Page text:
which material is disposed within the cavity and area for this example would be only 28% of the ab

comprises a fluid composition capable of undergosorber cross section and consequently much of the ing a chemical change on exposure to energy; shortest wavelength wall radiation or hot gas radiation

means for directing energy into the entrance opening not blocked by the selective mirror action of the walls

of the body means; would fail to escape from this convergent phocon exit.

means surmounting the entrance opening of the body Both the increased distance between reflections for the

means and sealing said cavity from ambient, said solar radiation propagating into the absorber tube 200 and the relatively larger main tube diameter also act to

means being transparent to the energy being di

rected into said entrance opening; and, make the thermal wall flux load very much smaller than the entrance flux. It is to be understood that any in

means for directing a flow of said mass along the creasing cross-sectional portion at the entrance end of 30

walls of the body means away from the entrance an absorber improves performance. The cross-sec

opening thereof to cool certain portions of said tional shape may be conical or otherwise than is shown body means which are near the entrance opening particularly in FIGS. 2 or 6.

relative to other portions of said body means relaReferring to FIG. 3, a sealed absorber 150 is shown tively further away from said entrance opening. to comprise an absorber body 152 silvered for reflec. 35 2. The apparatus of claim 1 wherein the energy ditive purposes by a silver layer 154 and insulated by an rected into the entrance opening of the body means is insulative layer 156. The body 152 has an integral win

non-thermal energy. dow portion 158 which encloses an optical focusing 3. The apparatus of claim 1 wherein the walls of the mirror 160. In this embodiment of the invention, the body means are at least partially transparent and absorinterior of the cavity defined by the body 152 is sealed 40 bent to the energy directed into the entrance opening from ambient and has an internal atmosphere of a de- of the body means, the walls being covered over at least sired nature, such as gases which are capable of under- a portion of their surfaces opposite those surfaces degoing a chemical change on heating thereof by the fining the cavity with a reflective layer, the energy absorbed solar energy. The flow of fluid for cooling the entering the cavity of the body means through the enabsorber 150 ( not shown) could also be external of the 4S trance opening being reflected by said layer into the absorber body 152 in this embodiment. The window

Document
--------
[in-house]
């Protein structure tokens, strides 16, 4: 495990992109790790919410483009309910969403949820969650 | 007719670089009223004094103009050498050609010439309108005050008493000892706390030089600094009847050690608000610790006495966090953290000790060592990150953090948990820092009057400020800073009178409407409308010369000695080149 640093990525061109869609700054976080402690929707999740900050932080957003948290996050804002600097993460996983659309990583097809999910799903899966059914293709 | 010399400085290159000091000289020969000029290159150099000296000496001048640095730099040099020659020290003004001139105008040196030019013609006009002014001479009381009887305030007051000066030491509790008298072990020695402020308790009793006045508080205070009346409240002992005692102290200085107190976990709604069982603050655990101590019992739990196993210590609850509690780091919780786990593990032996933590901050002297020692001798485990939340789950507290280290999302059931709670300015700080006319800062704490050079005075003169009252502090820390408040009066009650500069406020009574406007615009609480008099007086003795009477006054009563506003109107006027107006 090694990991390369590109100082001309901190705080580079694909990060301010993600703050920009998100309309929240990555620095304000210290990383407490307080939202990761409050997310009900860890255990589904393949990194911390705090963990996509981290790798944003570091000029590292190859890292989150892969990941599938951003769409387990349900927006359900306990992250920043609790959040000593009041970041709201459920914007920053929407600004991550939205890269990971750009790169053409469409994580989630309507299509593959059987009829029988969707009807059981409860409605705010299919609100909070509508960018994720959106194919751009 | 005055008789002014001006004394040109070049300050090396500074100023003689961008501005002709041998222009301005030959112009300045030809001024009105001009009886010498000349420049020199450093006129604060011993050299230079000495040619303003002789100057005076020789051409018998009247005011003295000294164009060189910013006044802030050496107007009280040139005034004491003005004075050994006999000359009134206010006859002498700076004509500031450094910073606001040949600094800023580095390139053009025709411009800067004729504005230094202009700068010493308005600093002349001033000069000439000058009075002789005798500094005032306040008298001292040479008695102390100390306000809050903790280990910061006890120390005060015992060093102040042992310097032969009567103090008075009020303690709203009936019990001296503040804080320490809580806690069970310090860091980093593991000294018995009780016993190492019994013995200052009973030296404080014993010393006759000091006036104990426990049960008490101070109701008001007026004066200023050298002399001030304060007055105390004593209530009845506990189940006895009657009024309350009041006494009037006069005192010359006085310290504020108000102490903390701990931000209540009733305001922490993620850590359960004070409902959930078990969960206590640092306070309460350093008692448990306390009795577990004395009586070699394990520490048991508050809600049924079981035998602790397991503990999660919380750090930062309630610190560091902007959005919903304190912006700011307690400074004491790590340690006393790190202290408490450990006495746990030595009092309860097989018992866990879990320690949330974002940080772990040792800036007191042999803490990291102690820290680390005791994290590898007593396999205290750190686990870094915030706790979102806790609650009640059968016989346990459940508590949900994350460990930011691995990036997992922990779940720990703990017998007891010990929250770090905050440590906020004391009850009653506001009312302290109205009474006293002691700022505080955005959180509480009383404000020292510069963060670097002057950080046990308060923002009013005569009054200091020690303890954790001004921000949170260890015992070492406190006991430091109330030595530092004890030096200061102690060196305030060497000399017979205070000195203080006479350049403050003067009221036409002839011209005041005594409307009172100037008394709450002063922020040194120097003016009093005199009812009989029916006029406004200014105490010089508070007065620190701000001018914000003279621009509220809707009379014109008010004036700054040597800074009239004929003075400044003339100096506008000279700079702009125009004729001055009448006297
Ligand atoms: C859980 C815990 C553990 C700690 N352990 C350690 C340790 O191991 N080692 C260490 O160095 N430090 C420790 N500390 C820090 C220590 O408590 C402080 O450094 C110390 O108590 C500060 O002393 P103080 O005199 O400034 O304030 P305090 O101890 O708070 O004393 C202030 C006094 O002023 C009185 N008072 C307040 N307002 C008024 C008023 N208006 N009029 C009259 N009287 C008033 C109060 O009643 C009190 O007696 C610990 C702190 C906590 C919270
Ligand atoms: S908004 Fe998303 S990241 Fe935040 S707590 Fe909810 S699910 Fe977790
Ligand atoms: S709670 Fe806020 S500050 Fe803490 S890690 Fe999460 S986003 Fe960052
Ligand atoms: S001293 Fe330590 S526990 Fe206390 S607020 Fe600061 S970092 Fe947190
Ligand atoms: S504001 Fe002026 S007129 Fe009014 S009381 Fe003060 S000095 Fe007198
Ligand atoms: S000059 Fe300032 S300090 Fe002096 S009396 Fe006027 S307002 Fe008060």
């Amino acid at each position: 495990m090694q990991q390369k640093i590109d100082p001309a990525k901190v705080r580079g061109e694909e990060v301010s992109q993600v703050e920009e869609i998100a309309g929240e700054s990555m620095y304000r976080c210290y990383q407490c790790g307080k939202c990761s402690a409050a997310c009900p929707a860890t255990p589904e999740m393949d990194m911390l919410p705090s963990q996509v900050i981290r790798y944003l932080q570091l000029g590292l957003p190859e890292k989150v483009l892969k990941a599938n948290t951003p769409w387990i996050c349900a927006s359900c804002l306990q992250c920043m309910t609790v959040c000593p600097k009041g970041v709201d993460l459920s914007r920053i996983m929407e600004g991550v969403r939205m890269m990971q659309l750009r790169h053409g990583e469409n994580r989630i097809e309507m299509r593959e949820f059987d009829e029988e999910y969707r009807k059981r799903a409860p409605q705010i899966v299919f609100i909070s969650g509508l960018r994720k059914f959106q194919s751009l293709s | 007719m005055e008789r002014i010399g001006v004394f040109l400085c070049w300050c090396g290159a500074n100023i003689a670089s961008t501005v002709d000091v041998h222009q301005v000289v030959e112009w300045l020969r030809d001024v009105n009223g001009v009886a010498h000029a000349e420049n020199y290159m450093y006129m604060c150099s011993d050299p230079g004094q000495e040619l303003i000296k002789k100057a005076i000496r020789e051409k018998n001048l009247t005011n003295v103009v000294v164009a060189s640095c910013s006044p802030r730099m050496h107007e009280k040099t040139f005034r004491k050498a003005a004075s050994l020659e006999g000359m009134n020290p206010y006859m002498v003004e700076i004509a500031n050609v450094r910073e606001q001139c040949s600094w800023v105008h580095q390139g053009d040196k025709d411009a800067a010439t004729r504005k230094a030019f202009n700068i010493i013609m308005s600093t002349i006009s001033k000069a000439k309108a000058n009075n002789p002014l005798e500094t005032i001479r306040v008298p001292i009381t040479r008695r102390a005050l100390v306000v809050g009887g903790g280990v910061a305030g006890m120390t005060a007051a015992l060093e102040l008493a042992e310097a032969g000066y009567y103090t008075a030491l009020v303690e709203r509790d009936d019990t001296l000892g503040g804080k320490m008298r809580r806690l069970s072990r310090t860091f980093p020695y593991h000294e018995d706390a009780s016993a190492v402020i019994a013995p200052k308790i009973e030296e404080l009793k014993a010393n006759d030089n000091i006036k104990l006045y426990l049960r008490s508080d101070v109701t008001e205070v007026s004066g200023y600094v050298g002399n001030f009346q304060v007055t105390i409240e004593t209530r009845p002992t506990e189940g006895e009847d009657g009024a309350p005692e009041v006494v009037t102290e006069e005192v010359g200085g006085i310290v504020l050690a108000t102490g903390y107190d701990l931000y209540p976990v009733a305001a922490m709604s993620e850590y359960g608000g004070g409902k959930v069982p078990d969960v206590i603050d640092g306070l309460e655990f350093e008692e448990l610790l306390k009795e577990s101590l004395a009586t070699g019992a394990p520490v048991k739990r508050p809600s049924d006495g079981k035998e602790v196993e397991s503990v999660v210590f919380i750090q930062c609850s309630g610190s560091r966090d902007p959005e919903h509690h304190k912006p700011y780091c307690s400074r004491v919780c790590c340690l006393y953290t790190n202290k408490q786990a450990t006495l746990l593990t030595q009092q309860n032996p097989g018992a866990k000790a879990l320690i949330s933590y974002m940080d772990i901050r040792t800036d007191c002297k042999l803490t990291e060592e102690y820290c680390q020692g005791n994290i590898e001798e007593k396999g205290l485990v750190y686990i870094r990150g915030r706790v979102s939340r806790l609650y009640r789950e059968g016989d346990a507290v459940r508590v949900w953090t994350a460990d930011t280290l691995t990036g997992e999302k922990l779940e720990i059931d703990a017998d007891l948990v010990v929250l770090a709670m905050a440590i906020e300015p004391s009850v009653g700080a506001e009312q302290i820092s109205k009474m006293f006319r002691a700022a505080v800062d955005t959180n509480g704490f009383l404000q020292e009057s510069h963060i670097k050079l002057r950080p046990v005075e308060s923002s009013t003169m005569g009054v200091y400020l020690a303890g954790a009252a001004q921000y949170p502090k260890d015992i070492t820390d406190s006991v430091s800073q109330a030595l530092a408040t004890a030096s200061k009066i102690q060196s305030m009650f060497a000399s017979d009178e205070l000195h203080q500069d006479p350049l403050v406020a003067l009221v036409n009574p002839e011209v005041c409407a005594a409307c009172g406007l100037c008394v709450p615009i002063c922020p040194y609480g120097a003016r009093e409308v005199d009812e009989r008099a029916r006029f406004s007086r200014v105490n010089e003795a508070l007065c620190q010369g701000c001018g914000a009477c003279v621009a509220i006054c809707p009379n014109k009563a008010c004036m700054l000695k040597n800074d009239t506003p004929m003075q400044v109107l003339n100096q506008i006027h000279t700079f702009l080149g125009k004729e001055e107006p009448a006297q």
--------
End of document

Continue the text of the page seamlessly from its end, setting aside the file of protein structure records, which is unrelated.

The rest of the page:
cavity in a direction away from the entrance opening portion 158 may be a focusing optical element itself or

for absorption of said energy by said walls, the flow of may be a bundle of optical fibers for concentrating

mass along the walls cooling those portions of the body energy into the entrance end of the body 152 by inter

means nearest the entrance opening relative to those nal reflection.


portions of the body means located relatively more Energy developed in the present absorber structures

distant from the entrance opening, thereby to prevent may also be stored chemically such as heating water (or

thermal reradiation from the cavity through the enother suitable fluid) either internally or externally (or both) of the absorber structure to produce steam at a

trance opening. desired temperature, such as 1300° to 1400° K, and 55

4. The apparatus of claim 1 and further comprising then directing the heated steam against a substance or

insulation disposed about the body means, the insulamixture of substances to cause a reaction which effec

tion comprising alternate layers of thin metal and dusttively stores energy. As an example, an alkali oxide may

like particles separating the layers of thin metal. be decomposed in this fashion. On cooling of the steam

5. The apparatus of claim 1 wherein the walls are (to 600° to 700° K) some of the steam could be used to 60 formed of a material more transparent to the energy react with the alkali metal previously produced to pro

entering the cavity than to the radiation from the walls duce hydrogen, this substance essentially storing the resulting from energy absorbed by said walls. energy developed in the absorber for later use, such as 6. The apparatus of claim 1 wherein the walls are by burning. The chemistry of such an operation is simi- formed of material relatively near the entrance opening lar to that described in U.S. Pat. No. 3,490,871. 65 which is a good absorber of infrared radiation relative

As is obvious, many techniques may be employed to to the material of which the walls are formed at por. utilize the energy-laden fluid as it exists either one of tions of the body means relatively further away from the absorbers 10 or 100. While one example has been the entrance opening.